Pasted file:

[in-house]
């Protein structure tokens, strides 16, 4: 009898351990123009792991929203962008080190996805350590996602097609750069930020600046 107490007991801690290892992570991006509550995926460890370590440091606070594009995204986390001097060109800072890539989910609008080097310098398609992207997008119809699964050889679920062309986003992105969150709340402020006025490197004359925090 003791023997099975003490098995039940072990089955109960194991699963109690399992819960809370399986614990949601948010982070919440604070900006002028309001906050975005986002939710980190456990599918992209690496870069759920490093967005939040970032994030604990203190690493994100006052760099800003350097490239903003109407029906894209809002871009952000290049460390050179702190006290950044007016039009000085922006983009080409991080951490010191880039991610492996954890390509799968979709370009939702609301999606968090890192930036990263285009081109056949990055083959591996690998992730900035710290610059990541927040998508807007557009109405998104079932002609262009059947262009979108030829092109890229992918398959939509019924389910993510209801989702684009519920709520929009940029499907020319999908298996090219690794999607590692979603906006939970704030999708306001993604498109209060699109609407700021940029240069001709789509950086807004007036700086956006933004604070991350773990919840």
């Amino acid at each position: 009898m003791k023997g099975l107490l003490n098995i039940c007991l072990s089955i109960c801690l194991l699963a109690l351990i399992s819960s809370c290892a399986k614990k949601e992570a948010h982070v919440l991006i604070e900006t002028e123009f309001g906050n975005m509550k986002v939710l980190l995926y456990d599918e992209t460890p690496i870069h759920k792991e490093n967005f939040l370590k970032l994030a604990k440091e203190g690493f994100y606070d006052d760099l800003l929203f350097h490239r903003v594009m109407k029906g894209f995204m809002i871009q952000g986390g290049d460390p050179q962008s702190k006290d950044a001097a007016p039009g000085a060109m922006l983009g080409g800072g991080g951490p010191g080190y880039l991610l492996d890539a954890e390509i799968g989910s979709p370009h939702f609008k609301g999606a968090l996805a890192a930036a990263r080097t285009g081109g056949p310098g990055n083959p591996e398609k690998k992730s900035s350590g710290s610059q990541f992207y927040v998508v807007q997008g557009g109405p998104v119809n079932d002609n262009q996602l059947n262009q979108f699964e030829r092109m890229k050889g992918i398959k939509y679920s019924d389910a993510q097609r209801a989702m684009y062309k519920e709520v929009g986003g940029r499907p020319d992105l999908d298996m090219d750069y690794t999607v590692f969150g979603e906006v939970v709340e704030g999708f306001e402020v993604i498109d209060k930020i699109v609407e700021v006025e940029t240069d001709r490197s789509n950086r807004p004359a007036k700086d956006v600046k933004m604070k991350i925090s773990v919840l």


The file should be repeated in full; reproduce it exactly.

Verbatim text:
[in-house]
């Protein structure tokens, strides 16, 4: 009898351990123009792991929203962008080190996805350590996602097609750069930020600046 107490007991801690290892992570991006509550995926460890370590440091606070594009995204986390001097060109800072890539989910609008080097310098398609992207997008119809699964050889679920062309986003992105969150709340402020006025490197004359925090 003791023997099975003490098995039940072990089955109960194991699963109690399992819960809370399986614990949601948010982070919440604070900006002028309001906050975005986002939710980190456990599918992209690496870069759920490093967005939040970032994030604990203190690493994100006052760099800003350097490239903003109407029906894209809002871009952000290049460390050179702190006290950044007016039009000085922006983009080409991080951490010191880039991610492996954890390509799968979709370009939702609301999606968090890192930036990263285009081109056949990055083959591996690998992730900035710290610059990541927040998508807007557009109405998104079932002609262009059947262009979108030829092109890229992918398959939509019924389910993510209801989702684009519920709520929009940029499907020319999908298996090219690794999607590692979603906006939970704030999708306001993604498109209060699109609407700021940029240069001709789509950086807004007036700086956006933004604070991350773990919840």
């Amino acid at each position: 009898m003791k023997g099975l107490l003490n098995i039940c007991l072990s089955i109960c801690l194991l699963a109690l351990i399992s819960s809370c290892a399986k614990k949601e992570a948010h982070v919440l991006i604070e900006t002028e123009f309001g906050n975005m509550k986002v939710l980190l995926y456990d599918e992209t460890p690496i870069h759920k792991e490093n967005f939040l370590k970032l994030a604990k440091e203190g690493f994100y606070d006052d760099l800003l929203f350097h490239r903003v594009m109407k029906g894209f995204m809002i871009q952000g986390g290049d460390p050179q962008s702190k006290d950044a001097a007016p039009g000085a060109m922006l983009g080409g800072g991080g951490p010191g080190y880039l991610l492996d890539a954890e390509i799968g989910s979709p370009h939702f609008k609301g999606a968090l996805a890192a930036a990263r080097t285009g081109g056949p310098g990055n083959p591996e398609k690998k992730s900035s350590g710290s610059q990541f992207y927040v998508v807007q997008g557009g109405p998104v119809n079932d002609n262009q996602l059947n262009q979108f699964e030829r092109m890229k050889g992918i398959k939509y679920s019924d389910a993510q097609r209801a989702m684009y062309k519920e709520v929009g986003g940029r499907p020319d992105l999908d298996m090219d750069y690794t999607v590692f969150g979603e906006v939970v709340e704030g999708f306001e402020v993604i498109d209060k930020i699109v609407e700021v006025e940029t240069d001709r490197s789509n950086r807004p004359a007036k700086d956006v600046k933004m604070k991350i925090s773990v919840l």